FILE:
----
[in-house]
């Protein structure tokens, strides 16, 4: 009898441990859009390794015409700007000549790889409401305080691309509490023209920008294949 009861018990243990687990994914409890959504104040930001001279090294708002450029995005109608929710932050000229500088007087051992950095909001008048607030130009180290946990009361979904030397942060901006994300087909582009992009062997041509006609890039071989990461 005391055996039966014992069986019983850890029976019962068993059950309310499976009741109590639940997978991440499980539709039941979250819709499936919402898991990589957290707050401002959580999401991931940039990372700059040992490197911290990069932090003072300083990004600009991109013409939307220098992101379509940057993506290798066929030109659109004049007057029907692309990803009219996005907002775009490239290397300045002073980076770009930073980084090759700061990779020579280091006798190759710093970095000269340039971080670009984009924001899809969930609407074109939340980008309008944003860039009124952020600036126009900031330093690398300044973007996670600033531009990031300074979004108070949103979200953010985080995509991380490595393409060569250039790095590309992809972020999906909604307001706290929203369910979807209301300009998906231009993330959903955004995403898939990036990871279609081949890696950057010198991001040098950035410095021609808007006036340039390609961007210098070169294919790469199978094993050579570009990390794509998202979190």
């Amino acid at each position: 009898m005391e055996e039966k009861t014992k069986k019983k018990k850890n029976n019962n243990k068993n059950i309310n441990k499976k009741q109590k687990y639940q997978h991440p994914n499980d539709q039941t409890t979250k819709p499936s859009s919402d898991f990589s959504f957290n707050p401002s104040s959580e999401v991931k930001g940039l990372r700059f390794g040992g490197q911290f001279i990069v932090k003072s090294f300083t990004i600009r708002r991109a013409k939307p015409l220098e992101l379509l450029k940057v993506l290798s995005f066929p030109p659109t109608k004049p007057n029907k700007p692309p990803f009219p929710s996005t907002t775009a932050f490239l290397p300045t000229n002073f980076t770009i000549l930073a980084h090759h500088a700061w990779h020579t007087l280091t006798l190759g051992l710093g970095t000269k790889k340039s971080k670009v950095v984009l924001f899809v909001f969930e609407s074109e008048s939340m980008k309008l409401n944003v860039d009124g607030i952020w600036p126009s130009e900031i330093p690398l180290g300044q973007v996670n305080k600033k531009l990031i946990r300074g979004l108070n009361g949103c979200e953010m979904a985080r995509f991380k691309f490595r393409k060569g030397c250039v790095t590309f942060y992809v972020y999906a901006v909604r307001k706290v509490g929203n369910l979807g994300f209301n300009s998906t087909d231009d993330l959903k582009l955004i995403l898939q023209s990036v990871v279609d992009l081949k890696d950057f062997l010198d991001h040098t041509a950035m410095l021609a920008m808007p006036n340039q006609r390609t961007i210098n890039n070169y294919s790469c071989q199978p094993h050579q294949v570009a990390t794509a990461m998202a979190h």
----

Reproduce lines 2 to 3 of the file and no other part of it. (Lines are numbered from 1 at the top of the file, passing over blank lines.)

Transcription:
């Protein structure tokens, strides 16, 4: 009898441990859009390794015409700007000549790889409401305080691309509490023209920008294949 009861018990243990687990994914409890959504104040930001001279090294708002450029995005109608929710932050000229500088007087051992950095909001008048607030130009180290946990009361979904030397942060901006994300087909582009992009062997041509006609890039071989990461 005391055996039966014992069986019983850890029976019962068993059950309310499976009741109590639940997978991440499980539709039941979250819709499936919402898991990589957290707050401002959580999401991931940039990372700059040992490197911290990069932090003072300083990004600009991109013409939307220098992101379509940057993506290798066929030109659109004049007057029907692309990803009219996005907002775009490239290397300045002073980076770009930073980084090759700061990779020579280091006798190759710093970095000269340039971080670009984009924001899809969930609407074109939340980008309008944003860039009124952020600036126009900031330093690398300044973007996670600033531009990031300074979004108070949103979200953010985080995509991380490595393409060569250039790095590309992809972020999906909604307001706290929203369910979807209301300009998906231009993330959903955004995403898939990036990871279609081949890696950057010198991001040098950035410095021609808007006036340039390609961007210098070169294919790469199978094993050579570009990390794509998202979190």
């Amino acid at each position: 009898m005391e055996e039966k009861t014992k069986k019983k018990k850890n029976n019962n243990k068993n059950i309310n441990k499976k009741q109590k687990y639940q997978h991440p994914n499980d539709q039941t409890t979250k819709p499936s859009s919402d898991f990589s959504f957290n707050p401002s104040s959580e999401v991931k930001g940039l990372r700059f390794g040992g490197q911290f001279i990069v932090k003072s090294f300083t990004i600009r708002r991109a013409k939307p015409l220098e992101l379509l450029k940057v993506l290798s995005f066929p030109p659109t109608k004049p007057n029907k700007p692309p990803f009219p929710s996005t907002t775009a932050f490239l290397p300045t000229n002073f980076t770009i000549l930073a980084h090759h500088a700061w990779h020579t007087l280091t006798l190759g051992l710093g970095t000269k790889k340039s971080k670009v950095v984009l924001f899809v909001f969930e609407s074109e008048s939340m980008k309008l409401n944003v860039d009124g607030i952020w600036p126009s130009e900031i330093p690398l180290g300044q973007v996670n305080k600033k531009l990031i946990r300074g979004l108070n009361g949103c979200e953010m979904a985080r995509f991380k691309f490595r393409k060569g030397c250039v790095t590309f942060y992809v972020y999906a901006v909604r307001k706290v509490g929203n369910l979807g994300f209301n300009s998906t087909d231009d993330l959903k582009l955004i995403l898939q023209s990036v990871v279609d992009l081949k890696d950057f062997l010198d991001h040098t041509a950035m410095l021609a920008m808007p006036n340039q006609r390609t961007i210098n890039n070169y294919s790469c071989q199978p094993h050579q294949v570009a990390t794509a990461m998202a979190h």